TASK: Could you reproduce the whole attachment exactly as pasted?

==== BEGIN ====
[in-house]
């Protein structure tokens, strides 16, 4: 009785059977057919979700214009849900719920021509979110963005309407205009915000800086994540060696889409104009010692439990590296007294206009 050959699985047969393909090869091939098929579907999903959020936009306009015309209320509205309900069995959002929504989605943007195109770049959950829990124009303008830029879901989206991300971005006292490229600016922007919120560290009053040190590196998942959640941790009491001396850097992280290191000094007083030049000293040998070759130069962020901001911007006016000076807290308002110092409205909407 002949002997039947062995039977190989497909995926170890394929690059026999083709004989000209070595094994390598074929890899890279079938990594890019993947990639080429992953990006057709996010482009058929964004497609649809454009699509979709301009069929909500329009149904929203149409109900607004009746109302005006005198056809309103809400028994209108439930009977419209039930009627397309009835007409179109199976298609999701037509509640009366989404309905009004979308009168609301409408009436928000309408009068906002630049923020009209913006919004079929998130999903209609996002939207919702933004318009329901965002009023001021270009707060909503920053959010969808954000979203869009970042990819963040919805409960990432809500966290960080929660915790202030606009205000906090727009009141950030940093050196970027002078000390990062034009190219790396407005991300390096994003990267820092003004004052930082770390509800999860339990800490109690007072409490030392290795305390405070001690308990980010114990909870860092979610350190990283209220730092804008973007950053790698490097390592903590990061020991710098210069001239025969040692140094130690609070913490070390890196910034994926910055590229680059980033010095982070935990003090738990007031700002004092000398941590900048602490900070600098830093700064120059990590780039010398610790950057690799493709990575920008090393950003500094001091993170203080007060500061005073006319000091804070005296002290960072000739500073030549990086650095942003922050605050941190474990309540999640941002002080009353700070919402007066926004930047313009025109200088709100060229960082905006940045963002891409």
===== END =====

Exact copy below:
[in-house]
């Protein structure tokens, strides 16, 4: 009785059977057919979700214009849900719920021509979110963005309407205009915000800086994540060696889409104009010692439990590296007294206009 050959699985047969393909090869091939098929579907999903959020936009306009015309209320509205309900069995959002929504989605943007195109770049959950829990124009303008830029879901989206991300971005006292490229600016922007919120560290009053040190590196998942959640941790009491001396850097992280290191000094007083030049000293040998070759130069962020901001911007006016000076807290308002110092409205909407 002949002997039947062995039977190989497909995926170890394929690059026999083709004989000209070595094994390598074929890899890279079938990594890019993947990639080429992953990006057709996010482009058929964004497609649809454009699509979709301009069929909500329009149904929203149409109900607004009746109302005006005198056809309103809400028994209108439930009977419209039930009627397309009835007409179109199976298609999701037509509640009366989404309905009004979308009168609301409408009436928000309408009068906002630049923020009209913006919004079929998130999903209609996002939207919702933004318009329901965002009023001021270009707060909503920053959010969808954000979203869009970042990819963040919805409960990432809500966290960080929660915790202030606009205000906090727009009141950030940093050196970027002078000390990062034009190219790396407005991300390096994003990267820092003004004052930082770390509800999860339990800490109690007072409490030392290795305390405070001690308990980010114990909870860092979610350190990283209220730092804008973007950053790698490097390592903590990061020991710098210069001239025969040692140094130690609070913490070390890196910034994926910055590229680059980033010095982070935990003090738990007031700002004092000398941590900048602490900070600098830093700064120059990590780039010398610790950057690799493709990575920008090393950003500094001091993170203080007060500061005073006319000091804070005296002290960072000739500073030549990086650095942003922050605050941190474990309540999640941002002080009353700070919402007066926004930047313009025109200088709100060229960082905006940045963002891409």